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and the Society of Jesus, "the invincible The epoch of Mr. Cartier's greatest power fortress of ultramontanism," set forth was also the epoch when the errors which as the chief foe they feared. Against were to prove fatal developed. Thinking Laval University, again, charges of himself invincible, he forgot the source Gallican and liberal leanings were freely whence he derived his strength. He forgot brought, and a strong and persistent that if he had become the leader of Lower endeavor was made to lessen its influence Canada it was simply because he had identiby establishing in Montreal a university fied himself with the Catholic cause, devoted under the bishop's control. The attack himself to the defense of the Church, and was not meekly endured. As the Ultra- never feared to avow himself eminently montane chronicler reports: “They Catholic and a submissive child of the marched proudly under the command of Church. From 1865 he had taken an active their valiant bishops Laflèche and Bour- part in the difficulties excited by the affair of get, but finding in the foremost ranks, the division of the parish of Montreal, and at the head of the enemy forces, Laval had impelled his organ and his friends into University and Archbishop Taschereau, the path of opposition and persecution which their arms

ere paralyzed and their has ended so deplorably for himself. The spirits troubled.”1

attempt in which he persisted with so great Even old political friends were not

perseverance to defeat the projects of his spared. Cartier was not forgiven for Bishop and procure the annulment of canontaking the side of the seminary and the ical decrees by the civil tribunals, destroyed civil powers in the contest over the Mon- the confidence of Catholics and brought on treal parishes, and the hostility of the the ruin of the colossus. church contributed heavily to his defeat in the general election of 1872. At his Not content with indirect control, the death a year later the “Le Nouveau Ultramontane school determined in 1871 Monde" very frankly exposed his fault: to enter the political field openly and


1Savaëte, "Vers l'Abime," ii, p. 100.


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aggressively. Early in that year a The “Catholic Programme,” as the group of editors and lawyers, all deep- manifesto was termed, was devised to dyed Conservatives, and all, in their own guide aright the Catholic voters in the words, "belonging heart and soul to the approaching provincial elections. Takultramontane school,” gathered in Mon- ing as its starting-point a pastoral of treal to consider how best to advance Mgr. Laflèche exhorting the people to their cause. The group included F. X. choose legislators who would safeguard A. Trudel, a prominent member of the the interests of the church, the Assembly; A. B. Routhier, L. O. Taillon, program declared that since the and other lawyers; and the leading Ultra- separation of church and state was an montane editors, Alphonse Desjardins absurd and impious doctrine, and legisof “L'Ordre,” Magloire Macleod of the lators would therefore have to do with “Journal des Trois-Rivières,” M. Ren- matters ecclesiastical, it was essential ault of the “Courrier du Canada," and for Catholics to choose men who gave C. Beausoleil, the editor, and Canon full and unreserved adhesion to the Lamarche, the censor, of “Le Nouveau religious, political, and social doctrines of Monde.” They decided, after recalling their church. Protestants, of course, the effective work Louis Veuillot had would have the same liberty. This indone in France by his uncompromising volved, as a rule, the support of the Constand, to launch a movement for organ- servative party as the only one offering izing a Catholic party, or, rather, for valid guaranties for the interests of purging the Conservative party of the religion, but the support should not be anti-clerical elements which were creeping blind. Only those candidates should be in. A manifesto embodying their views chosen who would agree to modify the was drawn up by M. Routhier, revised laws of the province in regard to educaby Mgr. Laflèche, approved by Mgr. tion, marriage, the erection of parishes Bourget, and published first in the "Jour- and other matters, in the way demanded nal des Trois-Rivières" on April 20, 1871. by the bishops. In detail, this meant: “1, if the contest is between two Con- "Ordre," the "Courrier du Canada," the servatives, it goes without saying that “Union des Cantons de l'Est,' and we shall support the one who accepts the the “Pionnier de Sherbrooke." Several platform we have just outlined; 2, if, members of the Assembly hastened to on the contrary, it is between a Con- proclaim their adhesion. But "La Minservative of any shade whatever and an erve” and the erstwhile clerical “Journal adept of the liberal school, our sym- de Québec" flatly and vigorously depathies will be given actively to the nounced the manifesto as an insufferable former; 3, if the only candidates who affront. More significant still was the come forward in a constituency are both publication of a letter, on April 26, from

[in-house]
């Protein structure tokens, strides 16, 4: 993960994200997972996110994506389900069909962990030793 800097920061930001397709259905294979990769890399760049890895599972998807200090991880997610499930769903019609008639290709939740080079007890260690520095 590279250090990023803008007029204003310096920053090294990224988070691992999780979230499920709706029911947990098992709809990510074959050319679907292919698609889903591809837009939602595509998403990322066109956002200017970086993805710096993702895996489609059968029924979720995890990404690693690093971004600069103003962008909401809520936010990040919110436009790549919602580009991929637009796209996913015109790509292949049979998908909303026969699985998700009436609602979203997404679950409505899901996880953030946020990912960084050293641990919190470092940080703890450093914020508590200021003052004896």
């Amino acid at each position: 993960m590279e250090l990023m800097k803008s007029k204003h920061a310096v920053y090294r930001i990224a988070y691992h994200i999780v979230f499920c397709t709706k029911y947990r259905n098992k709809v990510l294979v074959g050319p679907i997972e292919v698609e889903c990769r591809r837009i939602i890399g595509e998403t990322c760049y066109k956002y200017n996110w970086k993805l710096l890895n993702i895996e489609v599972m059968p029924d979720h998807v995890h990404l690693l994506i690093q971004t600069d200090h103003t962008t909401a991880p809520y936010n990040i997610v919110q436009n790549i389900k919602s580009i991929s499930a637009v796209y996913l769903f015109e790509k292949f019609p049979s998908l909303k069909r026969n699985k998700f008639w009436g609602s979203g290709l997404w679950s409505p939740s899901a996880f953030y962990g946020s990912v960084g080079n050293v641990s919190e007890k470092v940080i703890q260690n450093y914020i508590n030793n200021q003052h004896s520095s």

a liberals or oppositionists, we must choose Archbishop Taschereau, stating that he